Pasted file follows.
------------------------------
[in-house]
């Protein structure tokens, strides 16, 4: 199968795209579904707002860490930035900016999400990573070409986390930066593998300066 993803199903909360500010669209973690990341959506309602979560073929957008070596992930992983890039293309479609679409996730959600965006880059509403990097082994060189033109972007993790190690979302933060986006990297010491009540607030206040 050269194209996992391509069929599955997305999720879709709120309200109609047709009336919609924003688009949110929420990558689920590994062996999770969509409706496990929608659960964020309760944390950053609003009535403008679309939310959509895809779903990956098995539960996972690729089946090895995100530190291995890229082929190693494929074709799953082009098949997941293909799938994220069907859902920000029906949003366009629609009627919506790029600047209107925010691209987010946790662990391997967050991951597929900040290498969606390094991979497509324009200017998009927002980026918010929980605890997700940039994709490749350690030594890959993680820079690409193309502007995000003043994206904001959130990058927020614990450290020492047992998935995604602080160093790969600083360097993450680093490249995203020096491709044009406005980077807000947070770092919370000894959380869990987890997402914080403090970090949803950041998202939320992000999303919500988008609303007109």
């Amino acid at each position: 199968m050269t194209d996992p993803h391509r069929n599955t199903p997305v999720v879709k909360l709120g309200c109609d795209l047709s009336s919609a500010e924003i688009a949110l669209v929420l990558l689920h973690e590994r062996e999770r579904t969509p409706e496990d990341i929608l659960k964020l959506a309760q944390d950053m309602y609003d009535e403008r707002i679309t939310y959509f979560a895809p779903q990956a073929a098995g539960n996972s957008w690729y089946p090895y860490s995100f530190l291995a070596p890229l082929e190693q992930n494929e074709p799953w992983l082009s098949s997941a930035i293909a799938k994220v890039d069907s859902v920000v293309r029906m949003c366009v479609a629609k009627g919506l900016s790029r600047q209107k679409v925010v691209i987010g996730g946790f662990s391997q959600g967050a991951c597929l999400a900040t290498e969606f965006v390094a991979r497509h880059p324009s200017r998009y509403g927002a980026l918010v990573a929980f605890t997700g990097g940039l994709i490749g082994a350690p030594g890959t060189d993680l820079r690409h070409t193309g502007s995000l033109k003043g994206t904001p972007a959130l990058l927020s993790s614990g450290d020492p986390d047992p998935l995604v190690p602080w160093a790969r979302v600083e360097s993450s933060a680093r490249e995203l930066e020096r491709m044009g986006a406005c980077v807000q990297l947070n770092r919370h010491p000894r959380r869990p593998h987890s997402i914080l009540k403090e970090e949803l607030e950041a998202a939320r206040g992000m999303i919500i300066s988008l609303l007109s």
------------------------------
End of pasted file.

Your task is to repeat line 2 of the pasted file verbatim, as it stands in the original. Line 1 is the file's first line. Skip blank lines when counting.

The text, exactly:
């Protein structure tokens, strides 16, 4: 199968795209579904707002860490930035900016999400990573070409986390930066593998300066 993803199903909360500010669209973690990341959506309602979560073929957008070596992930992983890039293309479609679409996730959600965006880059509403990097082994060189033109972007993790190690979302933060986006990297010491009540607030206040 050269194209996992391509069929599955997305999720879709709120309200109609047709009336919609924003688009949110929420990558689920590994062996999770969509409706496990929608659960964020309760944390950053609003009535403008679309939310959509895809779903990956098995539960996972690729089946090895995100530190291995890229082929190693494929074709799953082009098949997941293909799938994220069907859902920000029906949003366009629609009627919506790029600047209107925010691209987010946790662990391997967050991951597929900040290498969606390094991979497509324009200017998009927002980026918010929980605890997700940039994709490749350690030594890959993680820079690409193309502007995000003043994206904001959130990058927020614990450290020492047992998935995604602080160093790969600083360097993450680093490249995203020096491709044009406005980077807000947070770092919370000894959380869990987890997402914080403090970090949803950041998202939320992000999303919500988008609303007109």